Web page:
Inventors were just as appalled as everyone else by the massive casualties being caused by the fighting in the First World War. And they wanted to help. So far, so good. Here’s some bright spark’s simple idea for helping soldiers cut through “barbed wire” on the battlefield.
“With a view to facilitating the destruction of barbed wire entanglements by charging infantrymen, an ingenious little device, which its inventor chooses to call the wire shooter cutter, has been developed It is the invention of Joseph A. Steinmetz oi Philadelphia, Pa. Briefly, the wire shooter cutter consists of a closely fitting steel block which is slipped over the blade of a bayonet and held in place with a set screw.... In use, whether the user is prone or otherwise, the gun is thrust forward until an entanglement wire is engaged between the projections and brought to the forward end of the block and directly across the opening. The gun is then fired, the ball instantly severing the wire, or even, as experiment shows, a rod of several times the usual diameter of a barbed wire or cable.”
But having to fiddle about with rifle and bayonet while being machine-gunned and shelled seems to outweigh any possibility of this gizmo being useful. The neat, spare wire shown in our illustration was a lot closer to the simple fences hemming in cattle back home on the range. But the inventor (and apparently the artist and editors of Scientific American) wasn’t familiar with the thick, dense, heavy, tangled banks of strands and coils that confronted the troops in “no man’s land” between the trenches. Wire cutters were issued to troops and could be useful as a last resort, but the barriers on the Western Front were best torn apart by concentrated shellfire or Bangalore torpedoes, or most efficiently flattened under the tracks of a tank. Certainly, a rifle-mounted wirecutter that required the soldier to shoot off a scarce round (there are only so many rounds a soldier can carry) would have been of little use in battle.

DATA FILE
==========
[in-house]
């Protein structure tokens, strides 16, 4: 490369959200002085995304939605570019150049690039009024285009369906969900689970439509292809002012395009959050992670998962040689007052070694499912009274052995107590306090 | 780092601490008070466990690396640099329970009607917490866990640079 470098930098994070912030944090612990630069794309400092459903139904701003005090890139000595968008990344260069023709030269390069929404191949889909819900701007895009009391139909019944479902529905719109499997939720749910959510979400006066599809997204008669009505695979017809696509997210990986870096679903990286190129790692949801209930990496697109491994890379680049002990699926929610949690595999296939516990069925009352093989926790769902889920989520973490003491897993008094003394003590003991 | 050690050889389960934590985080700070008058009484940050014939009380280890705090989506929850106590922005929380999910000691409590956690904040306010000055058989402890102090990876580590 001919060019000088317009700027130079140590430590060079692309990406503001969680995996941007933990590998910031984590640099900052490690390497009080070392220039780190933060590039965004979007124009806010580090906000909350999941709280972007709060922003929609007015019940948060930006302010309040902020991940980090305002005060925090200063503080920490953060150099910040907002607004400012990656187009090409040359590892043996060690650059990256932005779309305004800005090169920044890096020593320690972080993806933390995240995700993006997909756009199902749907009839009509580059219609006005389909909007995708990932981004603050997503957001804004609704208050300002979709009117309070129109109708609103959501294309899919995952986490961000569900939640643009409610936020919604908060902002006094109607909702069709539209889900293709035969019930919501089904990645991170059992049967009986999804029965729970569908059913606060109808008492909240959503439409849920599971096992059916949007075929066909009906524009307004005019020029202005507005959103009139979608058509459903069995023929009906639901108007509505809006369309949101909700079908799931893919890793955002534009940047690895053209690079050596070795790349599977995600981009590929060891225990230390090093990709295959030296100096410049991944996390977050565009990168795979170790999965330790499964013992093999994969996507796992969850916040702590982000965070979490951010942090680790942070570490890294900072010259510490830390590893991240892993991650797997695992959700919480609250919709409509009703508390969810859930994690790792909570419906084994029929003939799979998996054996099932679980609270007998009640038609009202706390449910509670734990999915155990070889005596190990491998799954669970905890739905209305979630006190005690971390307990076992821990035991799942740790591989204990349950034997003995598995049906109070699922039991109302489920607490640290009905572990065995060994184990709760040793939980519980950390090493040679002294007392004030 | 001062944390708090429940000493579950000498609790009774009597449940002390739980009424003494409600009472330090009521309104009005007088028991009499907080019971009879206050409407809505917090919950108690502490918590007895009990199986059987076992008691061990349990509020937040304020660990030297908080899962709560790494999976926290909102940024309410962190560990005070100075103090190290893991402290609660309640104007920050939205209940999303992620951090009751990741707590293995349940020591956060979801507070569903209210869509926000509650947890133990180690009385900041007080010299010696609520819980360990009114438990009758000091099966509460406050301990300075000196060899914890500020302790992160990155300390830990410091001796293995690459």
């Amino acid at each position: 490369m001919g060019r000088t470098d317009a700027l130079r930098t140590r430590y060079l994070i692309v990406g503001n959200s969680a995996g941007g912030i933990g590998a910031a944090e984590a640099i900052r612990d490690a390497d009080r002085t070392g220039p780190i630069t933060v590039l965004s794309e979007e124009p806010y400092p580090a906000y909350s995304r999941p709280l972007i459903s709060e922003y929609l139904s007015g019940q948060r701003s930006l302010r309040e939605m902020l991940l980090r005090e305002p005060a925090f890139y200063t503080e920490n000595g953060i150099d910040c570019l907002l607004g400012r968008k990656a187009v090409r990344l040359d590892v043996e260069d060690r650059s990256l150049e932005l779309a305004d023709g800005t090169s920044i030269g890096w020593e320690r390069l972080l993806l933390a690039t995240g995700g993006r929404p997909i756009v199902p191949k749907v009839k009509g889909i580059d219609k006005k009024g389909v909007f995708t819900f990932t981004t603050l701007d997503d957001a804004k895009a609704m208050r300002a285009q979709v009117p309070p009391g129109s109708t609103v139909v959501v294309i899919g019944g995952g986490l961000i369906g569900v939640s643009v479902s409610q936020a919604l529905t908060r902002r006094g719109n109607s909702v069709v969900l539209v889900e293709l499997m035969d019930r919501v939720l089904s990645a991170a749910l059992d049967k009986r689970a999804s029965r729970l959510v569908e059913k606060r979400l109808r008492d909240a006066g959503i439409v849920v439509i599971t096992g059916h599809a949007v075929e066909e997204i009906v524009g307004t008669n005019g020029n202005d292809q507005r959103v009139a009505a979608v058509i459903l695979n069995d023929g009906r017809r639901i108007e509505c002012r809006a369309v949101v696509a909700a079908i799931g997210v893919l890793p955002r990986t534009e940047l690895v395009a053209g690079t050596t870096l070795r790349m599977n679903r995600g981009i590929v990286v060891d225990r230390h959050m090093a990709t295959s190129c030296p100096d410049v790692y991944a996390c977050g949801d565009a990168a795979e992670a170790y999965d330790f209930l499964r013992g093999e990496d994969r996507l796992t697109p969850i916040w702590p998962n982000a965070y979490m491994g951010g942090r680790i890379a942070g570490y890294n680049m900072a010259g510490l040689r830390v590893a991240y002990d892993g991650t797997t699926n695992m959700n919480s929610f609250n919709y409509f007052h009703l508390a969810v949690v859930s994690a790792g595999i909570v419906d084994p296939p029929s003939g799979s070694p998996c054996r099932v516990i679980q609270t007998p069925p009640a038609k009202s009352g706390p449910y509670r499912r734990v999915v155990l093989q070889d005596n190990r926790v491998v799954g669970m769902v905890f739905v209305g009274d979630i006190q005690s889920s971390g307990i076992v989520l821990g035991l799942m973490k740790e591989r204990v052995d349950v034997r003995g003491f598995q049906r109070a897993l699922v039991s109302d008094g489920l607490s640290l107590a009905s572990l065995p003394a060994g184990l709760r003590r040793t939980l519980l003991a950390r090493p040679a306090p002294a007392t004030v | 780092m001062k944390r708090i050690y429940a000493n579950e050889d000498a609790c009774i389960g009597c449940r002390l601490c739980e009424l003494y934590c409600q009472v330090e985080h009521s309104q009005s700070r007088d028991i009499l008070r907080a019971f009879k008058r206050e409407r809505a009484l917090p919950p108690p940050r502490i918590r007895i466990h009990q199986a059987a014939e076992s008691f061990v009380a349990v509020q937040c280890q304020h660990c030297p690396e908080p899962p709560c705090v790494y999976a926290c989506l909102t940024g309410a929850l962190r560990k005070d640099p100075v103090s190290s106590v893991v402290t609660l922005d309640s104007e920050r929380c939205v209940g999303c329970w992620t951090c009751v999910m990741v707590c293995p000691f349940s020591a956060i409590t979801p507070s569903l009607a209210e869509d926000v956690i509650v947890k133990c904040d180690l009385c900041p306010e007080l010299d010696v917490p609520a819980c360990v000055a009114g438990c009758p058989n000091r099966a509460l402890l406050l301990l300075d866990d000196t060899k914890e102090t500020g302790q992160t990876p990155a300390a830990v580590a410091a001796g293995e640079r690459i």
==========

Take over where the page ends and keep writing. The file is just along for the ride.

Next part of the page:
The views expressed are those of the author and are not necessarily those of Scientific American.
Our full archive of the war, called Scientific American Chronicles: World War I, has many articles from 1914–1918 on inventions of the First World War. It is available for purchase here.